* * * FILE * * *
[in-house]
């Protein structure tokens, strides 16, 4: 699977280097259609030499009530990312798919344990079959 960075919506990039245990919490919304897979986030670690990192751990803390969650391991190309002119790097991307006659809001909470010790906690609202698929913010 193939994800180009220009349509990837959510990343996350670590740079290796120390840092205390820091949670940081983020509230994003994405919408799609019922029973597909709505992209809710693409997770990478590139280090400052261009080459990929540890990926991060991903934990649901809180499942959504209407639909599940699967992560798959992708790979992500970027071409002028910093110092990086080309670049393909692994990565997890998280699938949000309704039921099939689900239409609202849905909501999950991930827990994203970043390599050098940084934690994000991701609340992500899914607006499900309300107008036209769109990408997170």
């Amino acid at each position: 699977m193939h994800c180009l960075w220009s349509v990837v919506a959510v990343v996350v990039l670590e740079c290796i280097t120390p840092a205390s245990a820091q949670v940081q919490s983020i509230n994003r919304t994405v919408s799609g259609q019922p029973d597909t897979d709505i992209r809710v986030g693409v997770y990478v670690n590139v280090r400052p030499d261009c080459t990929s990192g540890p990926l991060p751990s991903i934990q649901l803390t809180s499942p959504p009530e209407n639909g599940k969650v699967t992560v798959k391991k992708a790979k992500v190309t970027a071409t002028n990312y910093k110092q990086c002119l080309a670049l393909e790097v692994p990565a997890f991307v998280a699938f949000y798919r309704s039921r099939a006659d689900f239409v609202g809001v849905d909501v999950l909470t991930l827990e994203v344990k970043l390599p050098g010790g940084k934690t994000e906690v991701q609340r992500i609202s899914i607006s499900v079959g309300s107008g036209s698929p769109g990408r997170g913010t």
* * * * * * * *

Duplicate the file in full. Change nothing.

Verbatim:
[in-house]
């Protein structure tokens, strides 16, 4: 699977280097259609030499009530990312798919344990079959 960075919506990039245990919490919304897979986030670690990192751990803390969650391991190309002119790097991307006659809001909470010790906690609202698929913010 193939994800180009220009349509990837959510990343996350670590740079290796120390840092205390820091949670940081983020509230994003994405919408799609019922029973597909709505992209809710693409997770990478590139280090400052261009080459990929540890990926991060991903934990649901809180499942959504209407639909599940699967992560798959992708790979992500970027071409002028910093110092990086080309670049393909692994990565997890998280699938949000309704039921099939689900239409609202849905909501999950991930827990994203970043390599050098940084934690994000991701609340992500899914607006499900309300107008036209769109990408997170």
């Amino acid at each position: 699977m193939h994800c180009l960075w220009s349509v990837v919506a959510v990343v996350v990039l670590e740079c290796i280097t120390p840092a205390s245990a820091q949670v940081q919490s983020i509230n994003r919304t994405v919408s799609g259609q019922p029973d597909t897979d709505i992209r809710v986030g693409v997770y990478v670690n590139v280090r400052p030499d261009c080459t990929s990192g540890p990926l991060p751990s991903i934990q649901l803390t809180s499942p959504p009530e209407n639909g599940k969650v699967t992560v798959k391991k992708a790979k992500v190309t970027a071409t002028n990312y910093k110092q990086c002119l080309a670049l393909e790097v692994p990565a997890f991307v998280a699938f949000y798919r309704s039921r099939a006659d689900f239409v609202g809001v849905d909501v999950l909470t991930l827990e994203v344990k970043l390599p050098g010790g940084k934690t994000e906690v991701q609340r992500i609202s899914i607006s499900v079959g309300s107008g036209s698929p769109g990408r997170g913010t």